Every so often, I will post some thoughts about the books that I’m reading.
Beyond Band of Brothers: The War Memoirs of Major Dick Winters, by Richard Winters and Cole Kingseed.
If you liked the HBO Series Band of Brothers, and read Stephen Ambrose’s book that inspired it, this book is the logical “next read.” It covers the same stuff in Ambrose’s book but adds the stories left out. If you like war memoirs, this is a must-read. If you want to know about leadership, and learn how to be a leader, than this is also a must-read. This is my main book right now, and it is fascinating. As we get further and further away from World War II and the heroic men and women who fought this war, we need books like these (and the work of people like Tom Hanks, Steven Speilberg and Stephen Ambrose) to remind us of “where we’ve been.” The best part of this book is how Dick Winters is adament that his qualities of leadership were profoundly shaped by family and faith. He makes a point several times to reiterate how important it was during the the war that he attended church every week (when possible).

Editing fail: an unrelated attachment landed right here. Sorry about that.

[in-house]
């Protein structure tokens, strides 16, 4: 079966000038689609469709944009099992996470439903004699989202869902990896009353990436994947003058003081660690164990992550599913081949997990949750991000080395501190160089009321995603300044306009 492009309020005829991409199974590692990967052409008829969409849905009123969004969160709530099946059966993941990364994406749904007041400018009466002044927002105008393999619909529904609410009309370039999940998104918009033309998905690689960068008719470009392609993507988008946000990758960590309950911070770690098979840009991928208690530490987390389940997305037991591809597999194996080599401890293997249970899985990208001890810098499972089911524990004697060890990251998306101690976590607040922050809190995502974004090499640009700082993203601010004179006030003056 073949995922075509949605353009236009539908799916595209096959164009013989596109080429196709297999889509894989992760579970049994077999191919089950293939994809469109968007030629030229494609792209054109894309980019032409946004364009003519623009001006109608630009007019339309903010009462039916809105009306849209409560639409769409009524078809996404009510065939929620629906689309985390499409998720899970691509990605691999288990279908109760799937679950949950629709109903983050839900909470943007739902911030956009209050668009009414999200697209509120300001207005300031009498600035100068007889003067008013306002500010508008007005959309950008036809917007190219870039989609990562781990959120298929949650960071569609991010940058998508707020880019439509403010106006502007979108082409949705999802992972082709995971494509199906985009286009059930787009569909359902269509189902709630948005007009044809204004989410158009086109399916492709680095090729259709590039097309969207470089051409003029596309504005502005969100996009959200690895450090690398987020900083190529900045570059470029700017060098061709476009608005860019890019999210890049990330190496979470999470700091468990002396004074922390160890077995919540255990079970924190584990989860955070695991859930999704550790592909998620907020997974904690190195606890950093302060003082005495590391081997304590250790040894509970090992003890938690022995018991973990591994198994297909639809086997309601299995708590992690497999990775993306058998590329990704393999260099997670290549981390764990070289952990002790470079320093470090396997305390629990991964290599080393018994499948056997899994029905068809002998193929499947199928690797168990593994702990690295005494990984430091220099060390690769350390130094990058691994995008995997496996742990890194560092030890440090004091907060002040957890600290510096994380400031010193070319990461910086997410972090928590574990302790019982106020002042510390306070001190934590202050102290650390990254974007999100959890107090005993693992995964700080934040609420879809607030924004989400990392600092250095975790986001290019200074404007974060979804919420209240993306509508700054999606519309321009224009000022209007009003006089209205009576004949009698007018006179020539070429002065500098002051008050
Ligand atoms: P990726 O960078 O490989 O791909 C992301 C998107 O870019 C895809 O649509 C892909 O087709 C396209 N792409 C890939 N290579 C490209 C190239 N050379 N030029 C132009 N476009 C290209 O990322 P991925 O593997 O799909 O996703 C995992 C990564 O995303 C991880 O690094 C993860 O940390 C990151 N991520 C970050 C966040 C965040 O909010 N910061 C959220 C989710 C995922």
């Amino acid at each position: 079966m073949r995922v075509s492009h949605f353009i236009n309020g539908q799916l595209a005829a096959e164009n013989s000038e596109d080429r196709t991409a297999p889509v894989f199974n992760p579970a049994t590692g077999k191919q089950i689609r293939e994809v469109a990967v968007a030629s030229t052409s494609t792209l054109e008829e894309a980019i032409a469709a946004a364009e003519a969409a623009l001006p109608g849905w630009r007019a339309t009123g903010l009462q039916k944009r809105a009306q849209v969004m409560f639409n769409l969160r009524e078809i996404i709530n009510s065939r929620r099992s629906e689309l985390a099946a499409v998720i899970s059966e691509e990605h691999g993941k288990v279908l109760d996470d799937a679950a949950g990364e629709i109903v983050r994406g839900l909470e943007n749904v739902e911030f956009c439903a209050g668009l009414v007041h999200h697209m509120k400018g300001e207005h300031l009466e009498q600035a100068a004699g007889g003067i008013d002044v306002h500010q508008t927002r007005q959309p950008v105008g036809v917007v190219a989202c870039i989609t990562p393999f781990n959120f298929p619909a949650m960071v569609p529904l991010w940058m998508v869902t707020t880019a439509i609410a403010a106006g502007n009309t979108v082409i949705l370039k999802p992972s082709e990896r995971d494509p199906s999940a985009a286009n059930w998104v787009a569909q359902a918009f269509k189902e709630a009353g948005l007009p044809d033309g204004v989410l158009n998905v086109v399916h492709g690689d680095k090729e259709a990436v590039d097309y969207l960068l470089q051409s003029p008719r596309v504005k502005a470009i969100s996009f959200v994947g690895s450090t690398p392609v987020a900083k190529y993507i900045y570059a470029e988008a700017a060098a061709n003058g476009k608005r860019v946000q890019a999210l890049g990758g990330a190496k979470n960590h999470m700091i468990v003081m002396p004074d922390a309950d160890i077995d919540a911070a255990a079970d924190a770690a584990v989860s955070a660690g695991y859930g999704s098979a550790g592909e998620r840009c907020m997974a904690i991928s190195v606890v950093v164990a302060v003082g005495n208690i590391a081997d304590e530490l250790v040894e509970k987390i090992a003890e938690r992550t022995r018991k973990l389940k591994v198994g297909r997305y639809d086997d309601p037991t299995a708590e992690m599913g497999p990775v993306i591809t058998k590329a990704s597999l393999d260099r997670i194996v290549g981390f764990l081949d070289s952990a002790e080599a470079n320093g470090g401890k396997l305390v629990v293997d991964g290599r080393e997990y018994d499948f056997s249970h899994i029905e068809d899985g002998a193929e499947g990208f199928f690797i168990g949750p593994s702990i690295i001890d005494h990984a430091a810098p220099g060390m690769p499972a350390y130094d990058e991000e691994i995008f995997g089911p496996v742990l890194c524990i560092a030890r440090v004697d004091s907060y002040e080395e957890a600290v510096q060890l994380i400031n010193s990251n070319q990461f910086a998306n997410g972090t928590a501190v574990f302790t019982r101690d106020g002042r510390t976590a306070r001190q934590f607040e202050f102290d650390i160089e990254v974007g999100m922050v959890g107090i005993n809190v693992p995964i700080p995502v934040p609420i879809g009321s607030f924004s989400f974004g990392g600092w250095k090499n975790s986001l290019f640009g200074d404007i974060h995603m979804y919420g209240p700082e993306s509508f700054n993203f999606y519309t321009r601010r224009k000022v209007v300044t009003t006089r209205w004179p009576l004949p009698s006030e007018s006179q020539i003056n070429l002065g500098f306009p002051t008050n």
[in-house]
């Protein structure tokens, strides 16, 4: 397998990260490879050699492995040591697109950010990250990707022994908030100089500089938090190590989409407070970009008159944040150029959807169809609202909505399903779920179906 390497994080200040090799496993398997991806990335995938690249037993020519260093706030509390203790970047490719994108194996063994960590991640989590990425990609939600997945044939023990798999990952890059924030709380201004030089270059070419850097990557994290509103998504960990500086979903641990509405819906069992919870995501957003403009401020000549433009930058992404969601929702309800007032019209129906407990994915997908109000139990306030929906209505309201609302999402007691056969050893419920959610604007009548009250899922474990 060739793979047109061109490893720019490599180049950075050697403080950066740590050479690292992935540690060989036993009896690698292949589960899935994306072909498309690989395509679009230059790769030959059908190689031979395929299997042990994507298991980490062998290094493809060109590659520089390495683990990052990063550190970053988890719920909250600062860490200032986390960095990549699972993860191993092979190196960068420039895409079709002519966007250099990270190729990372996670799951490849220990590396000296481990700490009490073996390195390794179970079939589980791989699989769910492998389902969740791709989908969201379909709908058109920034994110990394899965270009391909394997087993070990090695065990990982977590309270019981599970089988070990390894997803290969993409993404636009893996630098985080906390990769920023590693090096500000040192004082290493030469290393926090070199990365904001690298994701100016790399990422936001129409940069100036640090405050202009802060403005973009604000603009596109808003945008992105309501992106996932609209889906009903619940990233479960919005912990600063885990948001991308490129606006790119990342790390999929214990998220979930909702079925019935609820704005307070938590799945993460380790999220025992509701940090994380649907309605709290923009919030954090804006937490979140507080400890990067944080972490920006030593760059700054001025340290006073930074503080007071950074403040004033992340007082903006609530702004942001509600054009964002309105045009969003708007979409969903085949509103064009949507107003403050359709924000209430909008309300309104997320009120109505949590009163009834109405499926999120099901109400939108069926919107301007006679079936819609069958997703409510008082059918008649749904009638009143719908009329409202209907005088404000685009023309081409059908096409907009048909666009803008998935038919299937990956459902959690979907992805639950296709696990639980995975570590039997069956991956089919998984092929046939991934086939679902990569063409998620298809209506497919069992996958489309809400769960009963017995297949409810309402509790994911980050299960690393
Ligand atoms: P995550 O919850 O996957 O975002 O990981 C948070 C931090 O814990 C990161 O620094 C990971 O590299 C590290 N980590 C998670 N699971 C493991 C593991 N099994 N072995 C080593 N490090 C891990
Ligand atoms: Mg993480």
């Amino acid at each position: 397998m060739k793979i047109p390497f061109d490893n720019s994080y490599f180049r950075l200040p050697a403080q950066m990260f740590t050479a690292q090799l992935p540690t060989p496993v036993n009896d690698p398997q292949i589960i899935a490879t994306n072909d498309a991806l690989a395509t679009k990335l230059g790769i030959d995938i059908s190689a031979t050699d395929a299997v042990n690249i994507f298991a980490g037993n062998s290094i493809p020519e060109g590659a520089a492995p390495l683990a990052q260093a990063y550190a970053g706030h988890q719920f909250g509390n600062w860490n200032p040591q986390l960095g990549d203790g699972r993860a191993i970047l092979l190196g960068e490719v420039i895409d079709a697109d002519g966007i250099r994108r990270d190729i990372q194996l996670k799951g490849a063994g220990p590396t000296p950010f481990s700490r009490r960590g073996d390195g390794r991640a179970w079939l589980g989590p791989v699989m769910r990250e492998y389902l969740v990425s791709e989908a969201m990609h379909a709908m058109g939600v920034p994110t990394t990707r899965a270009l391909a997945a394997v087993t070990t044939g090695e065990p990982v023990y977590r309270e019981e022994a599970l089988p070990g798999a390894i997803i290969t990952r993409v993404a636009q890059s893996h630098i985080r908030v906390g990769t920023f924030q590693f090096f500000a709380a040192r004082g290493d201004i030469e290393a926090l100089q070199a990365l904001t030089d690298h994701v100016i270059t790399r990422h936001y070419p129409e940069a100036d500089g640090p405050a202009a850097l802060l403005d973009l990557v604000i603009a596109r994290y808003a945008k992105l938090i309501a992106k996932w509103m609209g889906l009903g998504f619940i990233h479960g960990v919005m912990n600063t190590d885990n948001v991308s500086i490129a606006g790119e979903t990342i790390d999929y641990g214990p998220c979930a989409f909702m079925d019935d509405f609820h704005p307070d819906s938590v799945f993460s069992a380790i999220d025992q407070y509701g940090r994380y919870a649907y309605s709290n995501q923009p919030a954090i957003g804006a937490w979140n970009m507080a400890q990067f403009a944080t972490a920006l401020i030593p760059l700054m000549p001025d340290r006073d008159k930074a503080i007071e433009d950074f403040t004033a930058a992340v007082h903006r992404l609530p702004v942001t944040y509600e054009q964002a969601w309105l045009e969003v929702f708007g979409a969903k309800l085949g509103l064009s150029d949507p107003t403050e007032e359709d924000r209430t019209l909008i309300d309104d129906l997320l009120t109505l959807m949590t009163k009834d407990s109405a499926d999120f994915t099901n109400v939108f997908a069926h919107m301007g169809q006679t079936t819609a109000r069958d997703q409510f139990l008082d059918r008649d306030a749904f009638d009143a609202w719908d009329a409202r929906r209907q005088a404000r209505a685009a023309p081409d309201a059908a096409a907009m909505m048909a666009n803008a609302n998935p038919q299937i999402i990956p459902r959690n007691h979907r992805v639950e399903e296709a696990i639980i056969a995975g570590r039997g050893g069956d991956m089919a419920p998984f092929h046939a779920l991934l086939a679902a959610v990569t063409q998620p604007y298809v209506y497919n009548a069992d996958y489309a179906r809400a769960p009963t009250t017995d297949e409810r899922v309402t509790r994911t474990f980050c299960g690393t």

Raising Dad, by Thom S. Rainer and Art Rainer.
My boys gave this book to me for Christmas, and I’ve been reading a little at a time. The concept is interesting – what fathers & sons learn from each other. I’m certainly interested in that! But I haven’t gotten far enough to really give a good review.
Every Man’s Marriage, by Steve Arterburn and Kenny Luck with Mike Yorkey.
I really get a lot out of the “Every Man” series – I’ve read Every Man’s Battle and Every Man God’s Man. This book is candid about how one man practically killed his marriage and how Christ brought it back to flourish and grow. I’m about half-way through it. More on this later.
First Man: The Life of Neil A. Armstrong, by James R. Hansen.
This is the authorized biography of the first man on the moon. It is a well written biography. I was disappointed in learning more about the man Neil Armstrong, who comes across as an apathetic agnostic when it comes to God and things spiritual. He certainly had confidence in himself as an engineer and pilot. Like Beyond Band of Brothers, books like this are important as we get further and further away from the events that shaped our country and our culture.